Published online by Cambridge University Press: 20 January 2022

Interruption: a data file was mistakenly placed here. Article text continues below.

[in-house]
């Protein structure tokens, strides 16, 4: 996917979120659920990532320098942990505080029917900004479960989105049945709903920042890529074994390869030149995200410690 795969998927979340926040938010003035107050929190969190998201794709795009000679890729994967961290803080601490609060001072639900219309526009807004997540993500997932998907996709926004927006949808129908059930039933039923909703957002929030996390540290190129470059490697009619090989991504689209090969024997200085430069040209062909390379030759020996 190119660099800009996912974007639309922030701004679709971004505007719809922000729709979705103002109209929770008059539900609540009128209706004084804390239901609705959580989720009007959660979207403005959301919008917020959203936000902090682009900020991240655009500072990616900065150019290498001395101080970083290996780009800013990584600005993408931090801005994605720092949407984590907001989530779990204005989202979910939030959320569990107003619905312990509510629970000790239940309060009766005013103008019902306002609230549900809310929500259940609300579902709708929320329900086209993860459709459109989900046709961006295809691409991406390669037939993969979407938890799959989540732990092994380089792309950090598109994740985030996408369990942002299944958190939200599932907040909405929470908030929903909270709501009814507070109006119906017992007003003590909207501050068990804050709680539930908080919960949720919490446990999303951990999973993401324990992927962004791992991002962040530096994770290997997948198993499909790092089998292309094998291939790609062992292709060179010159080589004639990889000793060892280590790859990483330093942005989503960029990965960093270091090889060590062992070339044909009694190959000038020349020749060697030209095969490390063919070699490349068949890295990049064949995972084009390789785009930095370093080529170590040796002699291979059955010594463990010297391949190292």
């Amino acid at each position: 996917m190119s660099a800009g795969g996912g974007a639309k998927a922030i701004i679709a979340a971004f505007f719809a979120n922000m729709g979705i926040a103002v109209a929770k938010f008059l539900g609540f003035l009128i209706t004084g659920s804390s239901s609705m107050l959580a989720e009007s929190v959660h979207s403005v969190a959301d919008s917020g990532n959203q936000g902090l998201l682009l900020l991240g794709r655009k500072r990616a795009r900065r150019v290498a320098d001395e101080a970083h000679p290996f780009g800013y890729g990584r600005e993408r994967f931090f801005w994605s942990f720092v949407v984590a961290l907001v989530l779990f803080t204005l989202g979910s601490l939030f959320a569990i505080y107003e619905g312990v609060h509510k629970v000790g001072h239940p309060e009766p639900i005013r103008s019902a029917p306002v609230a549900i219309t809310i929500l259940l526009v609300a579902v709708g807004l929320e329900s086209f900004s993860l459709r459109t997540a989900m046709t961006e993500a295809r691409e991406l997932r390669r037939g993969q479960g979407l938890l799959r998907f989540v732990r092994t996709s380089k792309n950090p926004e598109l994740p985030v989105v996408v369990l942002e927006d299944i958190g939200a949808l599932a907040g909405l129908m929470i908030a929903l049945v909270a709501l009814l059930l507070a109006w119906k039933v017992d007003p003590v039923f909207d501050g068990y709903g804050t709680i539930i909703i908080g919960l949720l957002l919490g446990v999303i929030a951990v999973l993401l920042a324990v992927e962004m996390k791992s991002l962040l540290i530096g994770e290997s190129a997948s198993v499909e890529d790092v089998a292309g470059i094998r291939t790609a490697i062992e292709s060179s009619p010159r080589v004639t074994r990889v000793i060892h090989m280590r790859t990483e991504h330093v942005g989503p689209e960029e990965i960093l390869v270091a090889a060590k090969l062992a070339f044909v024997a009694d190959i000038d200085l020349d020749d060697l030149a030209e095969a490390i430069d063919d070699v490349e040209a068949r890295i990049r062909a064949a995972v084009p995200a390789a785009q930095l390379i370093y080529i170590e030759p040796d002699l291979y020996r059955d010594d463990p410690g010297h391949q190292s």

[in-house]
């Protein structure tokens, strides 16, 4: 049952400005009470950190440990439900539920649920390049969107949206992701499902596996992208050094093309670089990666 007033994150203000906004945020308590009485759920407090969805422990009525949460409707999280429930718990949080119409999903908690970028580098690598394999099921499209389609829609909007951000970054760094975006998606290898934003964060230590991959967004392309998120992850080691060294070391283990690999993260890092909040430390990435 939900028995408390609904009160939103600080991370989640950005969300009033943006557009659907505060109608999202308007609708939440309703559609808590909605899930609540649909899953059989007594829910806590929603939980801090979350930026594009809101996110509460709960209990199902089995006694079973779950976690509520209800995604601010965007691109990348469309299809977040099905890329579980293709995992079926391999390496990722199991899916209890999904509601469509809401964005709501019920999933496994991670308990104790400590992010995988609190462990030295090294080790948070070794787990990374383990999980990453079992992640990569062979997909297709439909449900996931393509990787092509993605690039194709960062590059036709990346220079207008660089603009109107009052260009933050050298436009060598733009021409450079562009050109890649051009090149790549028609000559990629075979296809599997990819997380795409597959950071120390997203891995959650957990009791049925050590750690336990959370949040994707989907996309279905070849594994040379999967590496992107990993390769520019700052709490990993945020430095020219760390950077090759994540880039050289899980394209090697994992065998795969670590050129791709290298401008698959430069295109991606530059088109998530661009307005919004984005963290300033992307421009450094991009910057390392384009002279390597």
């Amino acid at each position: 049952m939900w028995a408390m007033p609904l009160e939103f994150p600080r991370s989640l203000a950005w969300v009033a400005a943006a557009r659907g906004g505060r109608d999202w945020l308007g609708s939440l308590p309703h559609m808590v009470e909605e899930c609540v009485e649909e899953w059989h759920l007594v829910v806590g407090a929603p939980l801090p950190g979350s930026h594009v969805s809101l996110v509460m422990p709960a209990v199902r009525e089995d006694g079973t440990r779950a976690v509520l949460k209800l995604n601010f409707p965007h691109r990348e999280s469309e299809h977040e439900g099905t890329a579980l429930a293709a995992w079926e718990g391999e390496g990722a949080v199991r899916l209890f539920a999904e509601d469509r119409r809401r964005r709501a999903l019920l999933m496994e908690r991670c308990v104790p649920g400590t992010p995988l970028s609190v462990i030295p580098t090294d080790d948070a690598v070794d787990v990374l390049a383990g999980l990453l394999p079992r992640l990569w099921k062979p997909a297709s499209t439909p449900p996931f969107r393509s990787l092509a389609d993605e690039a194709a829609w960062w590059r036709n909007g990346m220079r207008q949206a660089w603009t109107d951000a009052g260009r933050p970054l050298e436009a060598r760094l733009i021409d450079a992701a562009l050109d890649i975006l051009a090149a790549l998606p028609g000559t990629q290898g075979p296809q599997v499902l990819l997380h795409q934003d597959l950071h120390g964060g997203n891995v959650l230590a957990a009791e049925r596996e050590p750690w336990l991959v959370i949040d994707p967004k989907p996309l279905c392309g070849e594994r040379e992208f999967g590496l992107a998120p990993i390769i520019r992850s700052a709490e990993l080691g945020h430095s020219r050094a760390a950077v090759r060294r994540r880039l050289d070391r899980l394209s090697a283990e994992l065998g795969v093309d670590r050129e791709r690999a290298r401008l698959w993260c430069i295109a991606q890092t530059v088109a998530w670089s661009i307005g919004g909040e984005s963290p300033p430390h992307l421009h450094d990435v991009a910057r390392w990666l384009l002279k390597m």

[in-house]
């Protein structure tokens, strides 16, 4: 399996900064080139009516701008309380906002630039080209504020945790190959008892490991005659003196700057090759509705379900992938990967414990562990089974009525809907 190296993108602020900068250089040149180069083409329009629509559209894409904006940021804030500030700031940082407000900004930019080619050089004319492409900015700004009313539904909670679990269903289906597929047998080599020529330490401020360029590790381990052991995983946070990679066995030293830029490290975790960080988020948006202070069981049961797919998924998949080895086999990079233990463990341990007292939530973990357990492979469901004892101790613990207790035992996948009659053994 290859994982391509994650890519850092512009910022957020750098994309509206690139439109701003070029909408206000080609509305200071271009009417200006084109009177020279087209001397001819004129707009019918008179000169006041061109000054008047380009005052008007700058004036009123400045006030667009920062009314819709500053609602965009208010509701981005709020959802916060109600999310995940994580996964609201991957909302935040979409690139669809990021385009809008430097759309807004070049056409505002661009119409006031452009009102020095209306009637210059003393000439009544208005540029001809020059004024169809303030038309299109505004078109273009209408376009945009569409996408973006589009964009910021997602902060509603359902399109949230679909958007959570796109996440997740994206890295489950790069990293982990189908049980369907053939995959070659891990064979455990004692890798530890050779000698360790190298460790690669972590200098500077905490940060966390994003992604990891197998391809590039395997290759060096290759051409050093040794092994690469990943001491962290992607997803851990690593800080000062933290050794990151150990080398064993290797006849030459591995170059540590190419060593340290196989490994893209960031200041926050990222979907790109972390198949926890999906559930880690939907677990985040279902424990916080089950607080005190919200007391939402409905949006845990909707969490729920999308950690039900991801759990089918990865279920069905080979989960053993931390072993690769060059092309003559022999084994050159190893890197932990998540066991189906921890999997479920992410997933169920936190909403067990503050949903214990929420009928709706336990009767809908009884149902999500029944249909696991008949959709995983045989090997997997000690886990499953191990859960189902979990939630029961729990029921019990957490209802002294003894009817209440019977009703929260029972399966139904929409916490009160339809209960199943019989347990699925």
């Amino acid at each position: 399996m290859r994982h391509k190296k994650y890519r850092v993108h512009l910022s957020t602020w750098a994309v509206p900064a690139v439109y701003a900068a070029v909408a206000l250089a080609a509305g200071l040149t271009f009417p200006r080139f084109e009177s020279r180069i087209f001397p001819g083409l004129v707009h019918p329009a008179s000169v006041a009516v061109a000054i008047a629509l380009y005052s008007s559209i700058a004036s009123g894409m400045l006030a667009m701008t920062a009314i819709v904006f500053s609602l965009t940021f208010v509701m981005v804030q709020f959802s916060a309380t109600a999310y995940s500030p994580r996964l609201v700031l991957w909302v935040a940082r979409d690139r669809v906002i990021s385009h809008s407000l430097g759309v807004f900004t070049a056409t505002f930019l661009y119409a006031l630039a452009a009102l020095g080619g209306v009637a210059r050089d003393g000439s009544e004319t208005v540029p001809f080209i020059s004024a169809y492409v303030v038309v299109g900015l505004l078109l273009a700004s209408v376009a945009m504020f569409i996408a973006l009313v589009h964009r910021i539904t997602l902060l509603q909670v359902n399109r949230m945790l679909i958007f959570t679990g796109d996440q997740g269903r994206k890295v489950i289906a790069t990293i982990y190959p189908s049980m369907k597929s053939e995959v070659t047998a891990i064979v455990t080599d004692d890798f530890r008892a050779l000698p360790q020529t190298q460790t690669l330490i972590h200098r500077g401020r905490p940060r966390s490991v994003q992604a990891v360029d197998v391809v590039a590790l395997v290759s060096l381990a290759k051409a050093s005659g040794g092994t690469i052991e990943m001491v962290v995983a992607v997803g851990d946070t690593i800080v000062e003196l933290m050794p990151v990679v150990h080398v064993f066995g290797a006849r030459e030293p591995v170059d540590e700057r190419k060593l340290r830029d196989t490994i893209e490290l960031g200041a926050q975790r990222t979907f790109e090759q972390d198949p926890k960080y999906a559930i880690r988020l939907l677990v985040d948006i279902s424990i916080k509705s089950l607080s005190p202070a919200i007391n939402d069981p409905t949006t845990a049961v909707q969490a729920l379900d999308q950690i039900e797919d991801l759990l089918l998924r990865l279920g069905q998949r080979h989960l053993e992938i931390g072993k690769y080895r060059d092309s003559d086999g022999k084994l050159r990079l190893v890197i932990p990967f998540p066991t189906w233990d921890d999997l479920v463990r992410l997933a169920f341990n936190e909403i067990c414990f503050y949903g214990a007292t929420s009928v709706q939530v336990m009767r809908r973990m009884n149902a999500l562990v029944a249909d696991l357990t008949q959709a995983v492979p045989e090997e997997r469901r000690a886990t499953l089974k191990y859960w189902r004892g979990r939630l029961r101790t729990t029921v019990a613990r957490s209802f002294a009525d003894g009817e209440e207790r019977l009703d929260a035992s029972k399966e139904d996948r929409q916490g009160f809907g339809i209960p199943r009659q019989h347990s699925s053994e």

The consumption of alcohol was widely criticized in the early Weimar years as wasteful of essential resources and as morally wrong. Teetotalists, social reformers, and high-ranking politicians demanded new restrictions on alcohol consumption. This anti-alcohol momentum caught the German brewing industry, which had greatly struggled during World War I, by surprise. The chapter looks at the challenges German brewers faced in the 1920s and their reactions to them. The German Brewers Association (Deutscher Brauer-Bund) tried to counter criticism with the help of pseudoscientific arguments regarding beer’s nutritious value. They also significantly increased their public relations efforts by adopting new methods of communication with consumers and legislators via paid newspaper articles, tradeshow exhibitions, and image films. Thus, the anti-alcohol and anticapitalist discourse led to new capitalist strategies. The chapter also sheds light on how industries criticized for producing “bad” products react to such criticism and adapt to changing circumstances.